A draft penal code under consideration by parliamentary committee will “destroy Islam” in the Maldives if the bill is passed in its current form, Sheikh Ilyas Hussain of the Adhaalath Party (AP) repeatedly insisted at parliament today.
The chair of the religious conservative AP’s scholars’ council and member of the Fiqh Academy was summoned to the committee after claiming that the draft legislation (Dhivehi) did not include Shariah penalties for fornication, apostasy and violent robbery.
“If it is passed, there is no doubt that there will be no religion in this Muslim society that claims to be 100 percent Muslim. There will be no Islamic punishments,” Sheikh Ilyas stated in a sermon delivered at the Furqan mosque in Male’ on March 23.
Sections of an audio recording of the sermon were played at the committee meeting today.
Ilyas however stood by the assertion and pointed to the bill specifying two years banishment as the punishment for fornication, instead of public flogging as prescribed in the Quran.
“Refusing [to incorporate] a single Hadd [fixed punishments specifically mentioned in Quran] is destroying Islam,” he said.
Other hudud crimes include murder, theft, highway robbery, consuming alcohol, apostasy and defaming a chaste woman.
Responding to Ilyas’ allegations, MP Ahmed Hamza, chair of the committee, noted that the draft penal code specifies as offences zina (fornication), theft, alcohol consumption and illegally toppling the government.
Following tense exchanges between Ilyas and MPs in a question and answer session, Hamza however conceded that “some [hudud] punishments” were not included in the draft legislation.
Hamza explained that a provision (article 1205) was added by the committee after the draft penal code was opened for public comment, under which sentencing persons convicted for premarital sex to 100 lashes is left to the discretion of judges.
Hamza also observed that a high degree of certainty is required in Islamic Shariah to convict a person of a hudud crime, such as four witnesses to prove fornication.
The hudud punishments were not incorporated because the Maldivian judiciary does not have the competence and public confidence to deliver fair judgments, Hamza said.
“I believe that our justice system has not developed to the level of establishing hadd,” he said, adding that the Prophet’s (pbuh) sayings advised against meting such punishments if there was the slightest doubt.
The six-member select committee reviewing the revised penal code includes MPs Ahmed Hamza, Imthiyaz Fahmy and Nazim Rashad from the Maldivian Democratic Party (MDP), MPs Abdul Raheem Abdulla and Abdul Azeez Jamal Abubakur from the Progressive Party of Maldives (PPM) and MP Ahmed Mohamed (Vice Chair) from the Dhivehi Rayyithunge Party (DRP).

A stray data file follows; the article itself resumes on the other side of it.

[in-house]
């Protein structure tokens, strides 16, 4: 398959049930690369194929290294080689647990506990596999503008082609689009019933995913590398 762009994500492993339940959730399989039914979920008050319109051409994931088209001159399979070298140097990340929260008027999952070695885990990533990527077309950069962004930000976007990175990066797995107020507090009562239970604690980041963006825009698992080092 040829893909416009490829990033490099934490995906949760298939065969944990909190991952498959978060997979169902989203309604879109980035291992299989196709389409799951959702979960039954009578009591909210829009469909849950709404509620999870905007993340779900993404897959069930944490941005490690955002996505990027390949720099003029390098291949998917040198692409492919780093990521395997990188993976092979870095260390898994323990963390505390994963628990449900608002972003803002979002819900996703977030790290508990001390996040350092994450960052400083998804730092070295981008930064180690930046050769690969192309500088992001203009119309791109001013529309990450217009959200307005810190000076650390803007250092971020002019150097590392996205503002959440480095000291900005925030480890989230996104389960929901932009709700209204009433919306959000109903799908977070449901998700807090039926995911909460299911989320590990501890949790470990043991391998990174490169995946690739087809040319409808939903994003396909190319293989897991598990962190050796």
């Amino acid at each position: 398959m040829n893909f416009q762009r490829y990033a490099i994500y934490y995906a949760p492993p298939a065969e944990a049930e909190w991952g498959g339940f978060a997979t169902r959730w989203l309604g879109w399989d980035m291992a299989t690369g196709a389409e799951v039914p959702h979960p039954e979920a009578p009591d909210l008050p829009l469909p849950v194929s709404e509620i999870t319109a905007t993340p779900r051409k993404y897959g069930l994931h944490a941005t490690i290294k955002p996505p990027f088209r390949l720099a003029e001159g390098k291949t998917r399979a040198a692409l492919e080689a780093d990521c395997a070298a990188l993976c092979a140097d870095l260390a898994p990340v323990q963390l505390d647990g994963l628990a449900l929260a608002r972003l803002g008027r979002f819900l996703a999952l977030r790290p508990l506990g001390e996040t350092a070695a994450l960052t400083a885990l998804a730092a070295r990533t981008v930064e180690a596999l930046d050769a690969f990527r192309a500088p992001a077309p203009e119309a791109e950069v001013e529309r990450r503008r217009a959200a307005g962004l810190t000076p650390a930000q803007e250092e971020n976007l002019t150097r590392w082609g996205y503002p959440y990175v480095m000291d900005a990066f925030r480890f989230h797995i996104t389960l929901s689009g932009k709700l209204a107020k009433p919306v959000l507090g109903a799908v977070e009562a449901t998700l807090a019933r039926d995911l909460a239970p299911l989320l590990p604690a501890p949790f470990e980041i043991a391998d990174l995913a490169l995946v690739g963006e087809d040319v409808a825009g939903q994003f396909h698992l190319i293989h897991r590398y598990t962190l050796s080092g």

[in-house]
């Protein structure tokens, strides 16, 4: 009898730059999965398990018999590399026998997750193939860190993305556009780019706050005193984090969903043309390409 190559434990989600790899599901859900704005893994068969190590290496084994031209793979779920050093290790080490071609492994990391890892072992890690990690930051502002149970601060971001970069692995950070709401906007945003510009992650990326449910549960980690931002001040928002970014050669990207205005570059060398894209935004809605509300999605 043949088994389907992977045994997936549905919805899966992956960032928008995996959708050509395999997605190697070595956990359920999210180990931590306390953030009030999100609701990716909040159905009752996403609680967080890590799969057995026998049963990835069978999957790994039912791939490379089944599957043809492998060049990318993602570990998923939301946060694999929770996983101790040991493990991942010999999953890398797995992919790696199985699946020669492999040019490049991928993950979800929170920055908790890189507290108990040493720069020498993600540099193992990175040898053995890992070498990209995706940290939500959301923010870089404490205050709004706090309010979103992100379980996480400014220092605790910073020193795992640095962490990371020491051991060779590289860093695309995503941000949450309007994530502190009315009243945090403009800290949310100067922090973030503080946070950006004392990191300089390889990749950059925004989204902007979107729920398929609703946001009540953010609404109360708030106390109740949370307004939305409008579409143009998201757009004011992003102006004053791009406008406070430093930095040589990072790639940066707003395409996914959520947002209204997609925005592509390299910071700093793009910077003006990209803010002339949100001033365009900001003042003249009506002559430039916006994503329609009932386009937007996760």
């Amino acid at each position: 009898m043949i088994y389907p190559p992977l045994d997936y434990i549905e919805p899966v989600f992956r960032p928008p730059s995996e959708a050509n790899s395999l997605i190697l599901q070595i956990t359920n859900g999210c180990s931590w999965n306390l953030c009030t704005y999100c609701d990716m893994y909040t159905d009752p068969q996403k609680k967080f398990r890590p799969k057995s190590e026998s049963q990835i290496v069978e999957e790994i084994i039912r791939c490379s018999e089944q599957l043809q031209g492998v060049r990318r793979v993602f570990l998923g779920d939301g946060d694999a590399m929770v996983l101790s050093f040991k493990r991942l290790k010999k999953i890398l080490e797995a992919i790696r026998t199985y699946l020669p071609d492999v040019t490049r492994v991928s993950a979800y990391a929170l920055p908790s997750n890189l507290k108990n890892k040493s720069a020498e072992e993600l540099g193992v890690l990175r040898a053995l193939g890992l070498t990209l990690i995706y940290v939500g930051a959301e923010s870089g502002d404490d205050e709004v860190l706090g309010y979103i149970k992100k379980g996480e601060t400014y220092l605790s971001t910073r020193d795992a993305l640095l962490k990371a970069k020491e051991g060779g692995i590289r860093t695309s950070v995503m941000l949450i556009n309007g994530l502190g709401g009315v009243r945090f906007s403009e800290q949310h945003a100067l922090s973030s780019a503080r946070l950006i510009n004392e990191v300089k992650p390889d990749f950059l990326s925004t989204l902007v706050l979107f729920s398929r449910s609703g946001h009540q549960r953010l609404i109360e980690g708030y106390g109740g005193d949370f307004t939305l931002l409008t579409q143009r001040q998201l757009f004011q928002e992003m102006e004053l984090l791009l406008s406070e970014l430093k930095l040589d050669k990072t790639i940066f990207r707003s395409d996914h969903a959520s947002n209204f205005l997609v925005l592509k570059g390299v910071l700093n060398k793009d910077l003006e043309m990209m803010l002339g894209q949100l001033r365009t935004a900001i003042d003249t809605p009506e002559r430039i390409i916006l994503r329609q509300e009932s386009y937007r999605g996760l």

A revised penal code was submitted to parliament in late 2009 to replace the existing law put in place in the 1960s. The bill has since been at committee stage.
The initial draft of the penal code was prepared by legal expert Professor Paul H Robinson and the University of Pennsylvania Law School of the United States, upon the request of the Attorney General in January, 2006. The project was supported by the United Nations Development Program (UNDP).
Professor Robinson’s team have published two volumes (Volume 1 and Volume 2) consisting of commentaries on sections of the draft legislation.
“The author’s review suggests that the Maldivian criminal justice system systematically fails to do justice and regularly does injustice, that the reforms needed are wide-ranging, and that without dramatic change the system and its public reputation are likely to deteriorate further,” Professor Robinson wrote in his summary conclusion.
At today’s meeting, MDP MPs accused Ilyas of “lying” and misleading the public when he swore by God during his sermon that Shariah punishments were not included in the revised penal code.
MP Imthiyaz Fahmy said he deeply regretted Ilyas’ remarks in his sermon that implied that members of the committee were not Muslims.
“I am aware that I am a Muslim, not because of any relation between myself and Sheikh Ilyas,” Imthiyaz said. “I am a Muslim because of a connection from the bottom of my heart to God.”
Inciting religious hatred was a crime under both domestic and international law, he added.
DRP MP Ahmed Mohamed said that the first draft of the bill was in conflict with Islamic Shariah but the committee has made significant changes at the advice of religious scholars.
He went on to defend the committees’ efforts in reviewing the bill in consultation with state institutions, religious scholars, legal experts and the Islamic Ministry.
PPM MP Abdul Azeez Jamal Abubakur meanwhile asked Ilyas why he chose to make allegations in public and sow discord instead of sharing his concerns with the committee.
He stressed that the review process was ongoing with the input of experts and religious scholars.
“When you say this is a law intended to destroy Islam, what happens is that we face threats,” he said. “People who love religion even called us kafir (non-believers) at the time. So this is a dangerous matter.”
The PPM MP for Laamu Maavah also disputed Ilyas’ claim that the bill did not specify consensual sex between adults as an offence.
In response, Ilyas said it was his duty to inform the public after the committee invited views and comments as most people were not well-informed on religious issues.
Ilyas also objected to a provision (article 411) exempting a woman from being lashed even if she confesses to fornication, if the man denies it and four witnesses are not produced.
“This is definitely against Islamic Shariah,” Ilyas said, adding that a confession at court should lead to punishment.
Sheikh Ilyas argued that such provisions contravened the constitution as article 10 stated that no laws contrary to any tenet of Islam shall be enacted in the Maldives.